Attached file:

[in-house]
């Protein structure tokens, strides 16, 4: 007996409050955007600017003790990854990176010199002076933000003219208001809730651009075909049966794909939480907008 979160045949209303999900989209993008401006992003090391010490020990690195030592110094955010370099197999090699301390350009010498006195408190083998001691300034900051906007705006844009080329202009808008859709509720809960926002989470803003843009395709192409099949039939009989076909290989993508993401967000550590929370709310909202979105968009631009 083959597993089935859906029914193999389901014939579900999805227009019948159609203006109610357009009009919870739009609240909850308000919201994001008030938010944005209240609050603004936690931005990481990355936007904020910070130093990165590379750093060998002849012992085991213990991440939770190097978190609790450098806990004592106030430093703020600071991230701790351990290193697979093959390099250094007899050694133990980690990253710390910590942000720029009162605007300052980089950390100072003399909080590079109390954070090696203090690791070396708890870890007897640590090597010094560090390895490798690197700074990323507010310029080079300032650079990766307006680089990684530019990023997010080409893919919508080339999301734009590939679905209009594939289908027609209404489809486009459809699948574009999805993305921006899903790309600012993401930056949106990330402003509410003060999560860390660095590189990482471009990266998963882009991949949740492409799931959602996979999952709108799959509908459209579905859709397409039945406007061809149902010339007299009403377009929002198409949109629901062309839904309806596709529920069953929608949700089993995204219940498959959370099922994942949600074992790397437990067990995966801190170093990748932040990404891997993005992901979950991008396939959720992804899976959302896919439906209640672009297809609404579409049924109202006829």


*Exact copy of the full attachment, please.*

[in-house]
């Protein structure tokens, strides 16, 4: 007996409050955007600017003790990854990176010199002076933000003219208001809730651009075909049966794909939480907008 979160045949209303999900989209993008401006992003090391010490020990690195030592110094955010370099197999090699301390350009010498006195408190083998001691300034900051906007705006844009080329202009808008859709509720809960926002989470803003843009395709192409099949039939009989076909290989993508993401967000550590929370709310909202979105968009631009 083959597993089935859906029914193999389901014939579900999805227009019948159609203006109610357009009009919870739009609240909850308000919201994001008030938010944005209240609050603004936690931005990481990355936007904020910070130093990165590379750093060998002849012992085991213990991440939770190097978190609790450098806990004592106030430093703020600071991230701790351990290193697979093959390099250094007899050694133990980690990253710390910590942000720029009162605007300052980089950390100072003399909080590079109390954070090696203090690791070396708890870890007897640590090597010094560090390895490798690197700074990323507010310029080079300032650079990766307006680089990684530019990023997010080409893919919508080339999301734009590939679905209009594939289908027609209404489809486009459809699948574009999805993305921006899903790309600012993401930056949106990330402003509410003060999560860390660095590189990482471009990266998963882009991949949740492409799931959602996979999952709108799959509908459209579905859709397409039945406007061809149902010339007299009403377009929002198409949109629901062309839904309806596709529920069953929608949700089993995204219940498959959370099922994942949600074992790397437990067990995966801190170093990748932040990404891997993005992901979950991008396939959720992804899976959302896919439906209640672009297809609404579409049924109202006829």